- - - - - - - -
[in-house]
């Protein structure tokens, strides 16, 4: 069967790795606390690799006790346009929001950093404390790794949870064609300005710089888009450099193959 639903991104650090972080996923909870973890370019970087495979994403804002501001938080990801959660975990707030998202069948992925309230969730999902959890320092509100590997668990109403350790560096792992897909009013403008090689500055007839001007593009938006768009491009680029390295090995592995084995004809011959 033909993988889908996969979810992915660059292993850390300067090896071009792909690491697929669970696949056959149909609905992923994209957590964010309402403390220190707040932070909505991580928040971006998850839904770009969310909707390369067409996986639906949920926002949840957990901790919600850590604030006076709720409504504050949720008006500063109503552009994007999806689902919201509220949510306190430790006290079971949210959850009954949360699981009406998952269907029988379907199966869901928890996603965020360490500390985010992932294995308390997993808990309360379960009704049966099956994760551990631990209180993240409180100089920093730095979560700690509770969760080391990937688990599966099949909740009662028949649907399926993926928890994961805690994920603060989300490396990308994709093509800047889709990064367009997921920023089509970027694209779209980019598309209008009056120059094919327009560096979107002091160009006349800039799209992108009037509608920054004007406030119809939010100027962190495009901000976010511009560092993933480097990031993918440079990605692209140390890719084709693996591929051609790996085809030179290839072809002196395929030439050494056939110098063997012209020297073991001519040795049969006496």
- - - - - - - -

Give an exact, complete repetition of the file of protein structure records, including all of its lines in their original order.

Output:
[in-house]
């Protein structure tokens, strides 16, 4: 069967790795606390690799006790346009929001950093404390790794949870064609300005710089888009450099193959 639903991104650090972080996923909870973890370019970087495979994403804002501001938080990801959660975990707030998202069948992925309230969730999902959890320092509100590997668990109403350790560096792992897909009013403008090689500055007839001007593009938006768009491009680029390295090995592995084995004809011959 033909993988889908996969979810992915660059292993850390300067090896071009792909690491697929669970696949056959149909609905992923994209957590964010309402403390220190707040932070909505991580928040971006998850839904770009969310909707390369067409996986639906949920926002949840957990901790919600850590604030006076709720409504504050949720008006500063109503552009994007999806689902919201509220949510306190430790006290079971949210959850009954949360699981009406998952269907029988379907199966869901928890996603965020360490500390985010992932294995308390997993808990309360379960009704049966099956994760551990631990209180993240409180100089920093730095979560700690509770969760080391990937688990599966099949909740009662028949649907399926993926928890994961805690994920603060989300490396990308994709093509800047889709990064367009997921920023089509970027694209779209980019598309209008009056120059094919327009560096979107002091160009006349800039799209992108009037509608920054004007406030119809939010100027962190495009901000976010511009560092993933480097990031993918440079990605692209140390890719084709693996591929051609790996085809030179290839072809002196395929030439050494056939110098063997012209020297073991001519040795049969006496």